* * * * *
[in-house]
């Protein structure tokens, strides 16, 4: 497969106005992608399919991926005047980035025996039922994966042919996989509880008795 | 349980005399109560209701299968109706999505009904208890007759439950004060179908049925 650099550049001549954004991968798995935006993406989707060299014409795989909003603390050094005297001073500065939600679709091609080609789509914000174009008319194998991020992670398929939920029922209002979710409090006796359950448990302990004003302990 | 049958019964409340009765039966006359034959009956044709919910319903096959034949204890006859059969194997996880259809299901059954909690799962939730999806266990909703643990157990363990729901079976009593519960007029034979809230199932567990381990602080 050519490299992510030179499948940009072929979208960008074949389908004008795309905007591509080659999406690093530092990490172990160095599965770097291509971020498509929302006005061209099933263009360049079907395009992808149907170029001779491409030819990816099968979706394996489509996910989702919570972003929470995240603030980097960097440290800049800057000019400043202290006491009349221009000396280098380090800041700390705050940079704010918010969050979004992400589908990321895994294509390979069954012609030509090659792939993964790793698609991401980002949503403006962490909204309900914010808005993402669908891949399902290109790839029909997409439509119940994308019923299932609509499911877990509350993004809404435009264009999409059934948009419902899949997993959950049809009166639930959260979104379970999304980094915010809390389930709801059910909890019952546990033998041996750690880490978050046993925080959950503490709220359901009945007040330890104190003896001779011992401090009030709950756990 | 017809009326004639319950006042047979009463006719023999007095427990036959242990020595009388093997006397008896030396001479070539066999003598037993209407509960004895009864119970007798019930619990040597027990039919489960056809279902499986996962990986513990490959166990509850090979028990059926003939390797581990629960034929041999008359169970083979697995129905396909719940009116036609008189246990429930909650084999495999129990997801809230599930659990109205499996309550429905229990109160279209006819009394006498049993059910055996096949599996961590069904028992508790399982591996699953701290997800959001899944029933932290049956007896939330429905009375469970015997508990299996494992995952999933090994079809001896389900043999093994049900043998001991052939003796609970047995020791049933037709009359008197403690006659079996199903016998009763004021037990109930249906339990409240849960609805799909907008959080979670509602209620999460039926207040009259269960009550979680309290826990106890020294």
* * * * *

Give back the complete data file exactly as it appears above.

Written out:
[in-house]
């Protein structure tokens, strides 16, 4: 497969106005992608399919991926005047980035025996039922994966042919996989509880008795 | 349980005399109560209701299968109706999505009904208890007759439950004060179908049925 650099550049001549954004991968798995935006993406989707060299014409795989909003603390050094005297001073500065939600679709091609080609789509914000174009008319194998991020992670398929939920029922209002979710409090006796359950448990302990004003302990 | 049958019964409340009765039966006359034959009956044709919910319903096959034949204890006859059969194997996880259809299901059954909690799962939730999806266990909703643990157990363990729901079976009593519960007029034979809230199932567990381990602080 050519490299992510030179499948940009072929979208960008074949389908004008795309905007591509080659999406690093530092990490172990160095599965770097291509971020498509929302006005061209099933263009360049079907395009992808149907170029001779491409030819990816099968979706394996489509996910989702919570972003929470995240603030980097960097440290800049800057000019400043202290006491009349221009000396280098380090800041700390705050940079704010918010969050979004992400589908990321895994294509390979069954012609030509090659792939993964790793698609991401980002949503403006962490909204309900914010808005993402669908891949399902290109790839029909997409439509119940994308019923299932609509499911877990509350993004809404435009264009999409059934948009419902899949997993959950049809009166639930959260979104379970999304980094915010809390389930709801059910909890019952546990033998041996750690880490978050046993925080959950503490709220359901009945007040330890104190003896001779011992401090009030709950756990 | 017809009326004639319950006042047979009463006719023999007095427990036959242990020595009388093997006397008896030396001479070539066999003598037993209407509960004895009864119970007798019930619990040597027990039919489960056809279902499986996962990986513990490959166990509850090979028990059926003939390797581990629960034929041999008359169970083979697995129905396909719940009116036609008189246990429930909650084999495999129990997801809230599930659990109205499996309550429905229990109160279209006819009394006498049993059910055996096949599996961590069904028992508790399982591996699953701290997800959001899944029933932290049956007896939330429905009375469970015997508990299996494992995952999933090994079809001896389900043999093994049900043998001991052939003796609970047995020791049933037709009359008197403690006659079996199903016998009763004021037990109930249906339990409240849960609805799909907008959080979670509602209620999460039926207040009259269960009550979680309290826990106890020294």